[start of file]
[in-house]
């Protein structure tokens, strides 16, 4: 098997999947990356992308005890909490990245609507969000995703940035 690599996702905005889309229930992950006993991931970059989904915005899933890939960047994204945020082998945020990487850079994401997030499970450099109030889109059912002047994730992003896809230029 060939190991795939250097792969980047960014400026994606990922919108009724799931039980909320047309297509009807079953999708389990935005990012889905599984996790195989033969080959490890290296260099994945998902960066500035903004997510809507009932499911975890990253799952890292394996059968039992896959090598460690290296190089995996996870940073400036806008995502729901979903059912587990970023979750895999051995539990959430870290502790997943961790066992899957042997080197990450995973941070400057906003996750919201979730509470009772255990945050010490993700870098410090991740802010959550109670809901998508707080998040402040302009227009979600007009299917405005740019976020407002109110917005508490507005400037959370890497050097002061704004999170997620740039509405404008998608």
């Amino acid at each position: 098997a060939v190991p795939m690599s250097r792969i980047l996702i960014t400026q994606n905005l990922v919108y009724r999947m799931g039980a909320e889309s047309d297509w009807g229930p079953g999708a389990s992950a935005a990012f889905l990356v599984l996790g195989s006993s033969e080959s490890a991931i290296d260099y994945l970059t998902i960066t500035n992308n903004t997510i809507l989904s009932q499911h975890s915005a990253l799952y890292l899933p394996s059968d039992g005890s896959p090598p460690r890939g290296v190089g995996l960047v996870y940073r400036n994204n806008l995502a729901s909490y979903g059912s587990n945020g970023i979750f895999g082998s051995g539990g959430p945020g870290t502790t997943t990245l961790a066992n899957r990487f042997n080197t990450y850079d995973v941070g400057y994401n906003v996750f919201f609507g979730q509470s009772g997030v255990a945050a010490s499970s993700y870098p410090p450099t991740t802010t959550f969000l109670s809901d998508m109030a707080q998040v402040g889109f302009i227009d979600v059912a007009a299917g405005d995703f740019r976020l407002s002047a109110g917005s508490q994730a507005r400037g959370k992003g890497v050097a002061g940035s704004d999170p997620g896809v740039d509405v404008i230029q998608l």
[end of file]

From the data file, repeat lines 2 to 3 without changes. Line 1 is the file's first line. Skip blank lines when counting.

């Protein structure tokens, strides 16, 4: 098997999947990356992308005890909490990245609507969000995703940035 690599996702905005889309229930992950006993991931970059989904915005899933890939960047994204945020082998945020990487850079994401997030499970450099109030889109059912002047994730992003896809230029 060939190991795939250097792969980047960014400026994606990922919108009724799931039980909320047309297509009807079953999708389990935005990012889905599984996790195989033969080959490890290296260099994945998902960066500035903004997510809507009932499911975890990253799952890292394996059968039992896959090598460690290296190089995996996870940073400036806008995502729901979903059912587990970023979750895999051995539990959430870290502790997943961790066992899957042997080197990450995973941070400057906003996750919201979730509470009772255990945050010490993700870098410090991740802010959550109670809901998508707080998040402040302009227009979600007009299917405005740019976020407002109110917005508490507005400037959370890497050097002061704004999170997620740039509405404008998608």
């Amino acid at each position: 098997a060939v190991p795939m690599s250097r792969i980047l996702i960014t400026q994606n905005l990922v919108y009724r999947m799931g039980a909320e889309s047309d297509w009807g229930p079953g999708a389990s992950a935005a990012f889905l990356v599984l996790g195989s006993s033969e080959s490890a991931i290296d260099y994945l970059t998902i960066t500035n992308n903004t997510i809507l989904s009932q499911h975890s915005a990253l799952y890292l899933p394996s059968d039992g005890s896959p090598p460690r890939g290296v190089g995996l960047v996870y940073r400036n994204n806008l995502a729901s909490y979903g059912s587990n945020g970023i979750f895999g082998s051995g539990g959430p945020g870290t502790t997943t990245l961790a066992n899957r990487f042997n080197t990450y850079d995973v941070g400057y994401n906003v996750f919201f609507g979730q509470s009772g997030v255990a945050a010490s499970s993700y870098p410090p450099t991740t802010t959550f969000l109670s809901d998508m109030a707080q998040v402040g889109f302009i227009d979600v059912a007009a299917g405005d995703f740019r976020l407002s002047a109110g917005s508490q994730a507005r400037g959370k992003g890497v050097a002061g940035s704004d999170p997620g896809v740039d509405v404008i230029q998608l």